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Types of Taxation in the United Kingdom

Since 2009, the United Kingdom (UK) has had the longest tax code in the world and the taxation system in the UK is relatively straightforward. One of the aspects that makes the taxation system of the United Kingdom (UK) interesting is that the spouses are separate entities and pay taxes as individuals, although there are a few exceptions. If you live in the United Kingdom (UK) and pay your taxes there, it can potentially involve making payments to at least three different levels of the UK’s government: the central government (Her Majesty’s Revenue and Customs), devolved governments, and the local government. It is pertinent to mention here that the tax year is also sometimes referred to as the Fiscal Year and runs from April 6th until April 5th in the subsequent year. There are several taxes that the residents of the United Kingdom pay.

The five main types of taxes are mentioned below.

  • Income Tax
  • National Insurance Contributions
  • Value Added Tax (VAT)
  • Excise Duties
  • Corporation Tax

Income Tax

The name itself describes the nature of the tax. This is the tax that applies directly to the personal income and the amount you pay as the income tax depends on mainly two things:

  • How much of your income is above your Personal Allowance
  • How much of your income falls within each tax band

According to the taxation laws of the UK, the taxable income is not the same as your total income since the tax payers are allowed to earn a certain amount before they start paying the income tax. This is called the Personal Allowance, that stands at £12,500, it means that the government will start asking you to pay the income tax once your income exceeds this amount.

National Insurance Contributions

In order to qualify for certain benefits and the State Pension, you have to pay the National Insurance Contributions in the United Kingdom. As per the UK’s law, if anyone is above 16 and earning as many as £157 or more in a week or is self-employed and had a profit of more than £6,025 a year is expected to this tax. It is pertinent to mention here that there are different National Insurance Classes in the United Kingdom (UK). It means that not everyone living in the UK pays the same amount as the National Insurance; the status of your employment and your earnings play a decisive role, as well as if you have any gaps in your National Insurance record.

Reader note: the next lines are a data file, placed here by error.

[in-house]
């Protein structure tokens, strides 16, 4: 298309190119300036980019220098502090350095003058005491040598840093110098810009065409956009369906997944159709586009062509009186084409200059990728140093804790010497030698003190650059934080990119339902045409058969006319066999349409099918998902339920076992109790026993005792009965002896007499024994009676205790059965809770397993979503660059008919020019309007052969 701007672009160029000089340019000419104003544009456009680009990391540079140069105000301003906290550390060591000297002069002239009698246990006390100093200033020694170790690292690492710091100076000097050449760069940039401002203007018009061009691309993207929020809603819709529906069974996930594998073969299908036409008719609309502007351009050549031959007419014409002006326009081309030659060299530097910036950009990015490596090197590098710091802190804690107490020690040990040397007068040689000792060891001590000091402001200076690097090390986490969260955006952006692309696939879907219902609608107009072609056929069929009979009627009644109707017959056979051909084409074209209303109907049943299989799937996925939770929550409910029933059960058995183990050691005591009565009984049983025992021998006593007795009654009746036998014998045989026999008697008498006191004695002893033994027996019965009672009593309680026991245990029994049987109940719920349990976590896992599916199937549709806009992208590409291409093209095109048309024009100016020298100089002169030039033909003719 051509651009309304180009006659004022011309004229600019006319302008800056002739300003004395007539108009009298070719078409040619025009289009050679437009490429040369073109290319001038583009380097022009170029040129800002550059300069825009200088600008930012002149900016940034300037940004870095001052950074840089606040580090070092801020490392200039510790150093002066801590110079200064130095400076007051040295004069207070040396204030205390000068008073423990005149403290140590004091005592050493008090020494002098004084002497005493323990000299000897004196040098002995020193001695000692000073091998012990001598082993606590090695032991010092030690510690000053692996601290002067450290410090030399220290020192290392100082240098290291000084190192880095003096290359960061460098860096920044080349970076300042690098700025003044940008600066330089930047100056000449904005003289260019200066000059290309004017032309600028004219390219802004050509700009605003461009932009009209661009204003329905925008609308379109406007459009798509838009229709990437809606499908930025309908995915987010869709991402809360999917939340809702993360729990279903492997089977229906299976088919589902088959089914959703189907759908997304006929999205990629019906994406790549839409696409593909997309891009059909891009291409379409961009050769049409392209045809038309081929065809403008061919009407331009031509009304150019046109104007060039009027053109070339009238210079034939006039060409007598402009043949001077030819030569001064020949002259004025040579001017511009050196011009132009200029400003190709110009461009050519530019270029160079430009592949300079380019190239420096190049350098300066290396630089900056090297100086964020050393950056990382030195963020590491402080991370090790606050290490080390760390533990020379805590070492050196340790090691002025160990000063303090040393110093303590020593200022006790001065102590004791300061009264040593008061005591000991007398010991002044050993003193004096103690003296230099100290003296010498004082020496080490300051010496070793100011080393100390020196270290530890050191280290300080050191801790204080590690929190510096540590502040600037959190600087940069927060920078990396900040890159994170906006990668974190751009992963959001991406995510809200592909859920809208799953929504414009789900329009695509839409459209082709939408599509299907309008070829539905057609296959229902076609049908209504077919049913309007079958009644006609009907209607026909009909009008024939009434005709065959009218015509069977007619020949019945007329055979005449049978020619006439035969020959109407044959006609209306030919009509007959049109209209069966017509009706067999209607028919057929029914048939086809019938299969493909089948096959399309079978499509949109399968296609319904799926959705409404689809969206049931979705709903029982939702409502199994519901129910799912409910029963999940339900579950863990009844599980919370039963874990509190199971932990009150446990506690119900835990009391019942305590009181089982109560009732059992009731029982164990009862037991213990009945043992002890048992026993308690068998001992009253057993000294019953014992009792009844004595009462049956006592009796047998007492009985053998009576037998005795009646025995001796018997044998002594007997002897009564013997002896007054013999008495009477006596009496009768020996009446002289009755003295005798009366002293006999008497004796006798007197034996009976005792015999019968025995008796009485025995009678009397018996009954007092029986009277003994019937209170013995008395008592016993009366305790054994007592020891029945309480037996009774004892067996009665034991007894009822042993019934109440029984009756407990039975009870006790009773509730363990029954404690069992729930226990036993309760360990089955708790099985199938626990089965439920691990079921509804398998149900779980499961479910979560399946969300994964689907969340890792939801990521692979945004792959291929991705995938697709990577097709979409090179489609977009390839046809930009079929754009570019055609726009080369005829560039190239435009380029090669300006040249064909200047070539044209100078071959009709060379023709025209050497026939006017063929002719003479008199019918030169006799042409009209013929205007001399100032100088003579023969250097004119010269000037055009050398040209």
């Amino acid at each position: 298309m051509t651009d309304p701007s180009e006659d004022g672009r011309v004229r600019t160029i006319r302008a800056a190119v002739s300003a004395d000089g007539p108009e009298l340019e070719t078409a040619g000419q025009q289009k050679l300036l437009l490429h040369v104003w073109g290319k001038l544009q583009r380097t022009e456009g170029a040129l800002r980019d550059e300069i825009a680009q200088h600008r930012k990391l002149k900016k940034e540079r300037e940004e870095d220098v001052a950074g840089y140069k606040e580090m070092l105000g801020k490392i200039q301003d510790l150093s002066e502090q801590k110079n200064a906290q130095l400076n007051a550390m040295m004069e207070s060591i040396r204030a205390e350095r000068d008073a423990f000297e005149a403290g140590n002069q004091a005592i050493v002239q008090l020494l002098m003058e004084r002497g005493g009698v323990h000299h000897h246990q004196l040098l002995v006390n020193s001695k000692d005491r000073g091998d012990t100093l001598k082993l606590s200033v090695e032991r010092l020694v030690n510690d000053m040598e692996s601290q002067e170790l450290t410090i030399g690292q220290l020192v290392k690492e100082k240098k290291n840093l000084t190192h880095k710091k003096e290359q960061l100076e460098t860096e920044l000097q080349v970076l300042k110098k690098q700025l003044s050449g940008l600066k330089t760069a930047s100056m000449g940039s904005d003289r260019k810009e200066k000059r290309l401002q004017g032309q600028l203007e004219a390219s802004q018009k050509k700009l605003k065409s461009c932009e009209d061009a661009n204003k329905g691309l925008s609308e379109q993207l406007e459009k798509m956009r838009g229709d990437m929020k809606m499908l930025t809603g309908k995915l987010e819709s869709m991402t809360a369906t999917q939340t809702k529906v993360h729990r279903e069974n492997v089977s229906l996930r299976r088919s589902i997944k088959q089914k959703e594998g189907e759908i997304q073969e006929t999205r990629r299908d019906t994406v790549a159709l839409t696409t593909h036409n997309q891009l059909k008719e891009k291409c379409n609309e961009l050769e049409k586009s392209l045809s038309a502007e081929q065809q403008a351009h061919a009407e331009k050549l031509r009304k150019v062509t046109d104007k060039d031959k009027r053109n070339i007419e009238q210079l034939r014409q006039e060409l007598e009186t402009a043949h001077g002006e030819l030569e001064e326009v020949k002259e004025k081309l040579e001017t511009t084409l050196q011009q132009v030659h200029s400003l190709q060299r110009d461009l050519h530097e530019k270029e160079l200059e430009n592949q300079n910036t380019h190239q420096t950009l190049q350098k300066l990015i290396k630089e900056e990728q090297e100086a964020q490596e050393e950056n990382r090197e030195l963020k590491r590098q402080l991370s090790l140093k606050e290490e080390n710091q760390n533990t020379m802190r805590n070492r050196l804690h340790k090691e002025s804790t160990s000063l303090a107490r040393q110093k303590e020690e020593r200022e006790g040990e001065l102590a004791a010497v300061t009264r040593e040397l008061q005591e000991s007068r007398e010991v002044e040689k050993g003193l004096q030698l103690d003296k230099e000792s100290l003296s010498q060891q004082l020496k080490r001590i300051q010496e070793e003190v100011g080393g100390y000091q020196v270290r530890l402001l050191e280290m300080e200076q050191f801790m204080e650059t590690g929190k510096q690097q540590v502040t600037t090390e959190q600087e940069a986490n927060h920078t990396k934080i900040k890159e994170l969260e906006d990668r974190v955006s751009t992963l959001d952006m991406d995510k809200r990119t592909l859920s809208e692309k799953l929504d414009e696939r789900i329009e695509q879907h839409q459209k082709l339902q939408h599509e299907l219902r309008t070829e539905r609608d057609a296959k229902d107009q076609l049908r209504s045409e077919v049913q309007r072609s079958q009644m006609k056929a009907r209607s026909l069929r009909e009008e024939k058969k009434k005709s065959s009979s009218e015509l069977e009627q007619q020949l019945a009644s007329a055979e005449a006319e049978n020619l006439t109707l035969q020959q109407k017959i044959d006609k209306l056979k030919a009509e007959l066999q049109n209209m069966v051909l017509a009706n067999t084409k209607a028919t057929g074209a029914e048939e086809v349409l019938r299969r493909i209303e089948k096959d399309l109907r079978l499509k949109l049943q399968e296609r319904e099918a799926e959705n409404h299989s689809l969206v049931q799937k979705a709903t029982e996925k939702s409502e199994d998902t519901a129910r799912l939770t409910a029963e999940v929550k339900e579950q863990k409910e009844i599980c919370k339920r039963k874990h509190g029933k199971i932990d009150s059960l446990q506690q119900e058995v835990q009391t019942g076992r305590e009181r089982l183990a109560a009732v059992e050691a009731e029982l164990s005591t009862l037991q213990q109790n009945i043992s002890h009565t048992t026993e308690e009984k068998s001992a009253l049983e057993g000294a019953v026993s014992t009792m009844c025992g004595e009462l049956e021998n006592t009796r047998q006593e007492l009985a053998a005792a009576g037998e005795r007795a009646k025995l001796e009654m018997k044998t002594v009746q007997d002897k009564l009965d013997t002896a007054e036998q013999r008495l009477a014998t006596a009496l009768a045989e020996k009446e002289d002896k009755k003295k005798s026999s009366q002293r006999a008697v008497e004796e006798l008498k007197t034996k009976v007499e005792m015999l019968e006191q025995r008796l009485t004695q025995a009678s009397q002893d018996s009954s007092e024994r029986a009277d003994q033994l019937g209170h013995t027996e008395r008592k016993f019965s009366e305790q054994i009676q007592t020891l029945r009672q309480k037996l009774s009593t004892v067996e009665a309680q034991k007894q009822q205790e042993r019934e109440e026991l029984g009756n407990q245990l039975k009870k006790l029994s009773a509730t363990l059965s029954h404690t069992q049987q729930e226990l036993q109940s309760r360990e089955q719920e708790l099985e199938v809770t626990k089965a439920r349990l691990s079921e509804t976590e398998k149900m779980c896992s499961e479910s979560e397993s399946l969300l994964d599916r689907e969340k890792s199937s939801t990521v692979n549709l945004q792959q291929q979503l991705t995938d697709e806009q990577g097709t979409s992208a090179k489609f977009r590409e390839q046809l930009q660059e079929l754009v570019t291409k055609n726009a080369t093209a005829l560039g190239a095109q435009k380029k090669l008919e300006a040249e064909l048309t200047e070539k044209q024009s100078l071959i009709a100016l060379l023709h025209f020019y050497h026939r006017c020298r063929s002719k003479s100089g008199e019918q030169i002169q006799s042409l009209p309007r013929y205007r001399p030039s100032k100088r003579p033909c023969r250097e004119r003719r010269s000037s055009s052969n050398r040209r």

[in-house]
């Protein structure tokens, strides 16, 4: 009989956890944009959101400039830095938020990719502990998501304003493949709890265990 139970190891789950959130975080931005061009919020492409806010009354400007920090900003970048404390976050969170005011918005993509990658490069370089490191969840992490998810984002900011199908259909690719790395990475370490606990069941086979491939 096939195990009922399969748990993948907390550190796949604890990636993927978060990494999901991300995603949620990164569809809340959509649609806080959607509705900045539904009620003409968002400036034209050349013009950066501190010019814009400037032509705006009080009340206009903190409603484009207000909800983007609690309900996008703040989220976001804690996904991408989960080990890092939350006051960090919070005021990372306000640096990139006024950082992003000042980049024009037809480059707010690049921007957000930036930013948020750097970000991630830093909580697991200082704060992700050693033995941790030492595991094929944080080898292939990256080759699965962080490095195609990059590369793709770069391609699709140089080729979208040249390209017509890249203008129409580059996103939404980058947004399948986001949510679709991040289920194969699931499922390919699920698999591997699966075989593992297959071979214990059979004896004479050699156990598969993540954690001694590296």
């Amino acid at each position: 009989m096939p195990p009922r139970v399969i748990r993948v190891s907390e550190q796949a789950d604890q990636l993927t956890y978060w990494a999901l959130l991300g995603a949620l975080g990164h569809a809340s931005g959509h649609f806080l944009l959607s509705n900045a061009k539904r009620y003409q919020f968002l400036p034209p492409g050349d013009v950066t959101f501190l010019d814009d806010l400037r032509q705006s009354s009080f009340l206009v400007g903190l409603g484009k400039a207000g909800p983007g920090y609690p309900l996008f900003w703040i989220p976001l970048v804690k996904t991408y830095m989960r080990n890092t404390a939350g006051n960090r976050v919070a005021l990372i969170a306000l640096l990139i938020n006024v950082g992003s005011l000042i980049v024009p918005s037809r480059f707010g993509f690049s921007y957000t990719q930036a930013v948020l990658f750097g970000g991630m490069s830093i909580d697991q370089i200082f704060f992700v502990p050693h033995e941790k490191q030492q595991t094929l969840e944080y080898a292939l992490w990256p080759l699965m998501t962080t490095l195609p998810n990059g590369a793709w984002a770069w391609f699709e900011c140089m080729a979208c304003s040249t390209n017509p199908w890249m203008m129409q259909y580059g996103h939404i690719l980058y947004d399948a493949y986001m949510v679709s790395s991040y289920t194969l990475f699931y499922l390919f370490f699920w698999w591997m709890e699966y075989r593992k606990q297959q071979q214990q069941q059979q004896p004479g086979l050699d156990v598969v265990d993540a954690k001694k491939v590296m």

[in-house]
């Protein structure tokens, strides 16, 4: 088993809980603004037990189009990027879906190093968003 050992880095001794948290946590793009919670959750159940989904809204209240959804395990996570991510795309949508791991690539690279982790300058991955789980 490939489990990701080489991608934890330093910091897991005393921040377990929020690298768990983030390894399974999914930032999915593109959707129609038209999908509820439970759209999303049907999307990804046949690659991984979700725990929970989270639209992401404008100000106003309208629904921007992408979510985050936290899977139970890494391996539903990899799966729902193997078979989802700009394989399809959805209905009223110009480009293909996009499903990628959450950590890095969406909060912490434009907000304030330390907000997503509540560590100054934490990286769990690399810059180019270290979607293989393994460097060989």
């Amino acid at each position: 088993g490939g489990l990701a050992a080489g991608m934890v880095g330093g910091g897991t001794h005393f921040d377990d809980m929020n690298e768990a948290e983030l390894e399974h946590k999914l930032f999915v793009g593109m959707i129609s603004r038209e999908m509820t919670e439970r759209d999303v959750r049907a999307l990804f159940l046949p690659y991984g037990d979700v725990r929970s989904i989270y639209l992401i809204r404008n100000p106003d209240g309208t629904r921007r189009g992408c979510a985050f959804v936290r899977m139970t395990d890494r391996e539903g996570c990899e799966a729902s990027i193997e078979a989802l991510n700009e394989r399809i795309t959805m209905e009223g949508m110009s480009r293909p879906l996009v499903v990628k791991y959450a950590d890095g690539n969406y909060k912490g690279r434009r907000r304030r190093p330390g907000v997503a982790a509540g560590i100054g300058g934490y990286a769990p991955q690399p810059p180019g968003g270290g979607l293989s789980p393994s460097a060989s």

Value Added Tax (VAT)

Value Added Tax is also known as a consumption tax that is the third-largest source of income of the government of the UK after income tax and the National Insurance. The people are bound to pay this tax on most goods and services, with the standard VAT rate being 20% since 4th January 2011 which was 17.5% before that. As per the UK’s law, there is a reduced rate of 5% levied on children’s car seats, electricity, gas, heating oil and solid fuel, and mobility aids for elder people. There are several other products that are zero-rated and those products include; books, meat and poultry, fruit and vegetable, and household water, etc. There are several other goods and services in the country that are exempted from the Value Added Tax (VAT) or those goods and services are outside the tax system.

Excise Duties

The government of the United Kingdom charges Excise Duties on things including alcohol, tobacco, betting, and vehicles. On the other hand, the producers of these goods also being charged. The government imposes the Excise Duties on the people in addition to an indirect tax such as Value Added Tax (VAT) and in the United Kingdom, a separate tax form from the VAT one must be filled in. The Excise Duties are included in the final sale price of the product, meaning that the consumer pays indirectly.

Corporation Tax

The Corporation Tax is the tax that applies to the company profile it means that you will have to pay it if you are doing business in the UK as:

  • A limited Company
  • A foreign company with a UK branch or office
  • A club, co-operation, or other unincorporated association such as a sports club
From 1st April 2017, the normal rate of the corporation tax in 19%, but in the coming few years this tax may fall to 17%. Prior to this, the Corporation Tax was depended on the size of the profit of any business in the United Kingdom (UK). The Corporation Tax is a little bit confusing because it must be paid before you file your company tax returns, which leaves many businesses with two accounting periods, making it harder for the company to keep an overview.

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